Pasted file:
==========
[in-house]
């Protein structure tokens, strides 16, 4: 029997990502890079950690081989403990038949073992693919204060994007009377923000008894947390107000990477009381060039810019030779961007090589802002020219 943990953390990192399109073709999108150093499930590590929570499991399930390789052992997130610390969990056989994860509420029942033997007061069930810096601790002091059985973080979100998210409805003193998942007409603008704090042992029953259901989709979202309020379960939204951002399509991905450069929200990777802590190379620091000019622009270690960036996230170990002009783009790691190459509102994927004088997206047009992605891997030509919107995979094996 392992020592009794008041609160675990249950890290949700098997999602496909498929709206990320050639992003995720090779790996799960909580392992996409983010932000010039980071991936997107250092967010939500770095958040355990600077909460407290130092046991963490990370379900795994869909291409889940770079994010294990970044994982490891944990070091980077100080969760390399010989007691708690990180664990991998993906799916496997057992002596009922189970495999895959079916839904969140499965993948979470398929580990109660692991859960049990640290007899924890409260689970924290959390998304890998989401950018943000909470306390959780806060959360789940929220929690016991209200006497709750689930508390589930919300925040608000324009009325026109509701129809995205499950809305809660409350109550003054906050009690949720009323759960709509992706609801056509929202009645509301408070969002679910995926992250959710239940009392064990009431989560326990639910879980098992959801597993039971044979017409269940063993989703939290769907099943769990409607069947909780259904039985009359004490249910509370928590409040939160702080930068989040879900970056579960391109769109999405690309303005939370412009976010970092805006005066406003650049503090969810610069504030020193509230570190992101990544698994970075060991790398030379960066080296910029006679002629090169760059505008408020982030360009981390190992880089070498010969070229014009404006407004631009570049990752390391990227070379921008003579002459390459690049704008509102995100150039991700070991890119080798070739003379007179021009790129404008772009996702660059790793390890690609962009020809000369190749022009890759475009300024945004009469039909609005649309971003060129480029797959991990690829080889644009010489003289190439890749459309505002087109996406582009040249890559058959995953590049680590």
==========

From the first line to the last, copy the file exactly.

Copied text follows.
[in-house]
């Protein structure tokens, strides 16, 4: 029997990502890079950690081989403990038949073992693919204060994007009377923000008894947390107000990477009381060039810019030779961007090589802002020219 943990953390990192399109073709999108150093499930590590929570499991399930390789052992997130610390969990056989994860509420029942033997007061069930810096601790002091059985973080979100998210409805003193998942007409603008704090042992029953259901989709979202309020379960939204951002399509991905450069929200990777802590190379620091000019622009270690960036996230170990002009783009790691190459509102994927004088997206047009992605891997030509919107995979094996 392992020592009794008041609160675990249950890290949700098997999602496909498929709206990320050639992003995720090779790996799960909580392992996409983010932000010039980071991936997107250092967010939500770095958040355990600077909460407290130092046991963490990370379900795994869909291409889940770079994010294990970044994982490891944990070091980077100080969760390399010989007691708690990180664990991998993906799916496997057992002596009922189970495999895959079916839904969140499965993948979470398929580990109660692991859960049990640290007899924890409260689970924290959390998304890998989401950018943000909470306390959780806060959360789940929220929690016991209200006497709750689930508390589930919300925040608000324009009325026109509701129809995205499950809305809660409350109550003054906050009690949720009323759960709509992706609801056509929202009645509301408070969002679910995926992250959710239940009392064990009431989560326990639910879980098992959801597993039971044979017409269940063993989703939290769907099943769990409607069947909780259904039985009359004490249910509370928590409040939160702080930068989040879900970056579960391109769109999405690309303005939370412009976010970092805006005066406003650049503090969810610069504030020193509230570190992101990544698994970075060991790398030379960066080296910029006679002629090169760059505008408020982030360009981390190992880089070498010969070229014009404006407004631009570049990752390391990227070379921008003579002459390459690049704008509102995100150039991700070991890119080798070739003379007179021009790129404008772009996702660059790793390890690609962009020809000369190749022009890759475009300024945004009469039909609005649309971003060129480029797959991990690829080889644009010489003289190439890749459309505002087109996406582009040249890559058959995953590049680590």